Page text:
Skip to main content

IDEAS for Sustainable Development: championing women and girls in science

February 11 is marked annually as the International Day of Women and Girls in Science (IDWGS) to celebrate the achievements of female scientists and promote equal access and participation of women in science.

This year’s IDWGS theme is ‘Innovate. Demonstrate. Elevate. Advance. Sustain. (I.D.E.A.S.) - Bringing Everyone Forward for Sustainable and Equitable Development’, and focuses on the role of women, girls and science to achieve the Sustainable Development Goals (SDGs).

At the Ineos Oxford Institute for Antimicrobial Research (IOI), a deep commitment to the training and career development of all our staff and students irrespective of gender is at the heart of our approach to tackling the global problem of antimicrobial resistance (AMR).

Today, we speak to two IOI researchers, Dr Helen Smith and Kate Cook to learn more about their work and their journey into scientific research.

In addition to their research roles, Helen and Kate are also IOI champions. Passionate about supporting early and mid-career researchers, IOI champions organise a range of workshops throughout the year to share knowledge and experiences amongst their peers.

Thank you both for joining us to celebrate IDWGS. Can you please introduce yourself and tell us a bit about what you are working on?

Helen Smith (HS): Hi, I’m Helen and I’m a Postdoctoral Research Associate at the IOI and my work is focused on biochemistry. The main project I’m involved in is the development of methods to screen potential new antibiotics that target bacterial cell wall biosynthesis. More specifically, we are working to develop alternatives to beta-lactam antibiotics, which are antibiotics that target penicillin-binding proteins (PBPs) that are involved in building the cell wall of bacteria. This builds on previous work carried out in the Schofield group, where I am based.

Kate Cook (KC): I’m Kate and I’m a Research Assistant in the Walsh lab, helping with their large global studies. This included conducting the AVIAR (Arthropods as Vectors for Infection and Antimicrobial Resistance) pilot study, which involved using microbiological and genomic techniques to isolate and characterise antibiotic-resistant bacteria from flies collected from hospital environments. I am about to start my DPhil project at the IOI, which will run alongside the AVIAR global study but will be focused on one hospital in Nigeria.

How does your work relate to sustainable and equitable development?

HS: AMR is a complex issue driven in part by inequalities across many of the SDGs – be that lack of clean water and sanitation or poverty and lack of robust healthcare infrastructure. Our work aims to contribute new antimicrobial medicines that target multi-drug resistant bacteria and help to curtail infections, thereby aiming to “Ensure healthy lives and promote well-being for all at all ages” (e.g., SD3). However, education underpins everything that we do, and so we also work to promote antimicrobial stewardship, and try to link our research to policy, so that in the future everyone can have equitable access to safe, effective and affordable antibiotics.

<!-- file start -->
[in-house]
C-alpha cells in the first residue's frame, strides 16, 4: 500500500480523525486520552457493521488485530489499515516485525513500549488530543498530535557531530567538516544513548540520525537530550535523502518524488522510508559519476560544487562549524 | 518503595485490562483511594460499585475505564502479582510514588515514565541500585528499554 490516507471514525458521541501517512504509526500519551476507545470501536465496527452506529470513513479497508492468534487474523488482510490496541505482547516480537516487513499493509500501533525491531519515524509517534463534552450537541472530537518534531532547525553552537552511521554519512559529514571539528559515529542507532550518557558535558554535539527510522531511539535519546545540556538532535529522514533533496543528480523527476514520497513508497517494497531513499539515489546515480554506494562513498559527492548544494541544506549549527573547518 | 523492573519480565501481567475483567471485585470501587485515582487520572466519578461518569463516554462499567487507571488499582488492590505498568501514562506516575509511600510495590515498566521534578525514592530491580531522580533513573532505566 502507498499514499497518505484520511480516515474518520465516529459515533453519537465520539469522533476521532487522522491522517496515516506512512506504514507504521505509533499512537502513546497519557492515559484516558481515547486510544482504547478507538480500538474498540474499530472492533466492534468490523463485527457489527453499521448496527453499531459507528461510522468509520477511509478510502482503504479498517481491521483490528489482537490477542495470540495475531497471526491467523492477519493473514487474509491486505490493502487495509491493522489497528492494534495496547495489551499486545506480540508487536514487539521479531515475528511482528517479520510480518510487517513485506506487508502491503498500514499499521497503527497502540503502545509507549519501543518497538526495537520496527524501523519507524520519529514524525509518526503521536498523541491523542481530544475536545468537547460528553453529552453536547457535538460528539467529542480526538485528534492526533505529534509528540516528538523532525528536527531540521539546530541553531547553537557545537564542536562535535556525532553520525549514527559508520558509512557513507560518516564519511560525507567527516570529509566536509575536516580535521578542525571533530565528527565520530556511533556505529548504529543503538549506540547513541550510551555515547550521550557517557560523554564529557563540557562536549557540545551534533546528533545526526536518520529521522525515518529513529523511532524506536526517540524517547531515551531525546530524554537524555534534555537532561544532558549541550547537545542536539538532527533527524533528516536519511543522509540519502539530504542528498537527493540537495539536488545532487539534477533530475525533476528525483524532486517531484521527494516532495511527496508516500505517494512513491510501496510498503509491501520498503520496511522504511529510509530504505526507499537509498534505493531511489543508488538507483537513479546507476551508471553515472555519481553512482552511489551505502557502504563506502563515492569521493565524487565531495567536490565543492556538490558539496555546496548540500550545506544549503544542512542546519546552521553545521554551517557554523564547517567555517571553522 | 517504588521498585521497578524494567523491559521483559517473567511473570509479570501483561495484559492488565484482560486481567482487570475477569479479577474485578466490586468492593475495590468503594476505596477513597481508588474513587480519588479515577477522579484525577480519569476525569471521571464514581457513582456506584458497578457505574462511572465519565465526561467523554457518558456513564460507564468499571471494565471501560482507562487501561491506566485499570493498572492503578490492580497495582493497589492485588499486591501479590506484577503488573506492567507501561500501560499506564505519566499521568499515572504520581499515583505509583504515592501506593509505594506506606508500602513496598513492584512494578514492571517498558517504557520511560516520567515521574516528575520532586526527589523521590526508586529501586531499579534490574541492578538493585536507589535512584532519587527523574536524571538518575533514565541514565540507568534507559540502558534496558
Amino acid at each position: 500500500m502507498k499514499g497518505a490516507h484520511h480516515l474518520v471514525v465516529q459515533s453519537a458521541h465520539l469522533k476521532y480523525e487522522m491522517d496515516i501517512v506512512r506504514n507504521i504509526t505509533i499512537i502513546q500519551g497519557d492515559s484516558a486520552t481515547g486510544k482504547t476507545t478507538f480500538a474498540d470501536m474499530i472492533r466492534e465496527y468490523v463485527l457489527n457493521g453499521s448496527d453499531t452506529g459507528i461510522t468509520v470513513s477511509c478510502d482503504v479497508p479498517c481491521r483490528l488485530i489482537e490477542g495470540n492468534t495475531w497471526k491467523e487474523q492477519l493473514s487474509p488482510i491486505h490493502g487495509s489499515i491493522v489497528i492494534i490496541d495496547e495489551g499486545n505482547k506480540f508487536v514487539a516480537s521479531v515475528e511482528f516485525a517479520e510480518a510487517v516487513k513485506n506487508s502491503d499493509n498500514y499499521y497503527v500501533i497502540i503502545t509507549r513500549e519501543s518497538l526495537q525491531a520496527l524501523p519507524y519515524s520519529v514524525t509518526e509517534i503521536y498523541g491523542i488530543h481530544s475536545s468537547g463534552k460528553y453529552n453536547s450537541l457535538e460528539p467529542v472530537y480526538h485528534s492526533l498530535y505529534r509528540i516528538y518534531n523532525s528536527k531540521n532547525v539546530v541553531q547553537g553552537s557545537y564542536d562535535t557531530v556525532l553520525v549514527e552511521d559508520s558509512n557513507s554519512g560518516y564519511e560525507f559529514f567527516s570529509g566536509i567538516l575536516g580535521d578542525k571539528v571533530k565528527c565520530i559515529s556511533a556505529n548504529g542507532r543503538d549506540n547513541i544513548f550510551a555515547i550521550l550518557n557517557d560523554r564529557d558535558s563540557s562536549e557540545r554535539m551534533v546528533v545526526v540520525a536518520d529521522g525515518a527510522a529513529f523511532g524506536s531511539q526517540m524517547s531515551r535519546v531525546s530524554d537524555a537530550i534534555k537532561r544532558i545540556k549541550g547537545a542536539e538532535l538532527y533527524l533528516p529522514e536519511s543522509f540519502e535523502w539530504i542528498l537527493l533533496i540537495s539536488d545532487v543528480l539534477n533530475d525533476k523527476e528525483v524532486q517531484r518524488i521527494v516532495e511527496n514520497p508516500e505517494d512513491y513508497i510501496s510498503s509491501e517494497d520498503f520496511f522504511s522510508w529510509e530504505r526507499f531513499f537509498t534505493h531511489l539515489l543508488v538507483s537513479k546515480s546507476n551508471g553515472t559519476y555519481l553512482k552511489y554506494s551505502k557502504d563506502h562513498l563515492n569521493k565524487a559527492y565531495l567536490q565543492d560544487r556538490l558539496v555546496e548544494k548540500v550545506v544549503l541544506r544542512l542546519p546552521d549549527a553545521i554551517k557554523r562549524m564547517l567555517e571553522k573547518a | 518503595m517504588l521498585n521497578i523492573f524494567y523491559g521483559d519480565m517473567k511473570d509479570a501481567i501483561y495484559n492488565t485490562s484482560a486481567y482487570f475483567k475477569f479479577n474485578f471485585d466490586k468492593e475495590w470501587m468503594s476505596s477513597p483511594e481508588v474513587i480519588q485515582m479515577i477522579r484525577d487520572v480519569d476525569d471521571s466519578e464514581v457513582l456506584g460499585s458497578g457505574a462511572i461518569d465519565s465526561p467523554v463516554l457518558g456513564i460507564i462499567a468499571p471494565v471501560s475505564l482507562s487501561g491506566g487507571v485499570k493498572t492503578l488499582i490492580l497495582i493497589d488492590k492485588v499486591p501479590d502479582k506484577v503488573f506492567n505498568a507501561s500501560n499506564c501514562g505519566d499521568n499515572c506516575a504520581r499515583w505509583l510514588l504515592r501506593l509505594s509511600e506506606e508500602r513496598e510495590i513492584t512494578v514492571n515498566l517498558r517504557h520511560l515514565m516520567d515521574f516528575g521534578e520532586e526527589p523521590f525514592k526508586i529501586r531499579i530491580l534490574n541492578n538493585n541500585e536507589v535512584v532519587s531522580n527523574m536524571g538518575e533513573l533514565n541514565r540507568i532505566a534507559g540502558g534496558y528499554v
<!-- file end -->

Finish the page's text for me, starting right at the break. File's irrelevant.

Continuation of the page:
KC: A lot of the work in the Walsh lab involves AMR surveillance in low- and middle-income countries (LMICs), where often there are limited resources for infection control. The first goal of my DPhil project is to use next-generation-sequencing technologies to understand how arthropods spread resistant bacteria to hospital surfaces and patients. We then plan to implement inexpensive and sustainable non-pharmaceutical interventions, such as nets and traps, to reduce the incidence of infection and limit the spread of resistance genes. These interventions should be useful to the hospital for many years after the study ends. They are not difficult procedures to maintain, but the key will be to identify the point in the network of AMR transmission where the interventions are needed. By focusing on cheap interventions, we hope that they will be widely implemented, which could contribute to many of the SDGs, including SDG3 focusing on healthy lives

What got you interested in science, and more specifically in AMR research?

HS: At school I considered studying many different subjects alongside Biology and Chemistry at A-Level, although ultimately my school pushed me towards pure science. I studied for a Chemistry degree, and I chose a chemical biology research project in my final year. I carried out my PhD as part of a Doctoral Training Programme in Interdisciplinary Biomedical Research; the programme took people from very varied scientific backgrounds and trained us for PhDs with a biological focus.

My PhD project focused on natural product biosynthesis; I looked at how different proteins within bacteria interact to facilitate the production of small molecules (or natural products) with biological relevance. The applications of natural products are very broad, for example some act as agrochemicals, whilst others are already in use as medicines. Penicillin is perhaps the most well-known example of a natural product. Working in this area of research inspired me to pursue a postdoctoral research project in medicinal biochemistry to solve real-world problems in healthcare. Working with the IOI is really exciting as it allows me to use the skills gained during my PhD for this purpose.

KC: I grew up in the countryside and spent lots of time outside. I ‘studied’ the natural world in my own way before I knew what science was, learning by observation about things such as life cycles, biological interactions and seasonality. This led me to study Biology at university, where I became fascinated with microorganisms and molecular biology, as well as learning how the scientific process could be used to generate real-world impact. Since then, my work has been focused on infectious diseases, including trypanosomiasis (“sleeping sickness”) and COVID-19. I wanted to apply my skills to AMR research as I believe that it is among the greatest biological threats to the planet and humanity.

Were there any women that inspired your career in science?

HS: My secondary school chemistry teacher was very supportive of my interest in Chemistry. She was the only female chemistry teacher at the school and really worked hard to pass on her love for the subject. She was very supportive during my university application process, which was especially valuable.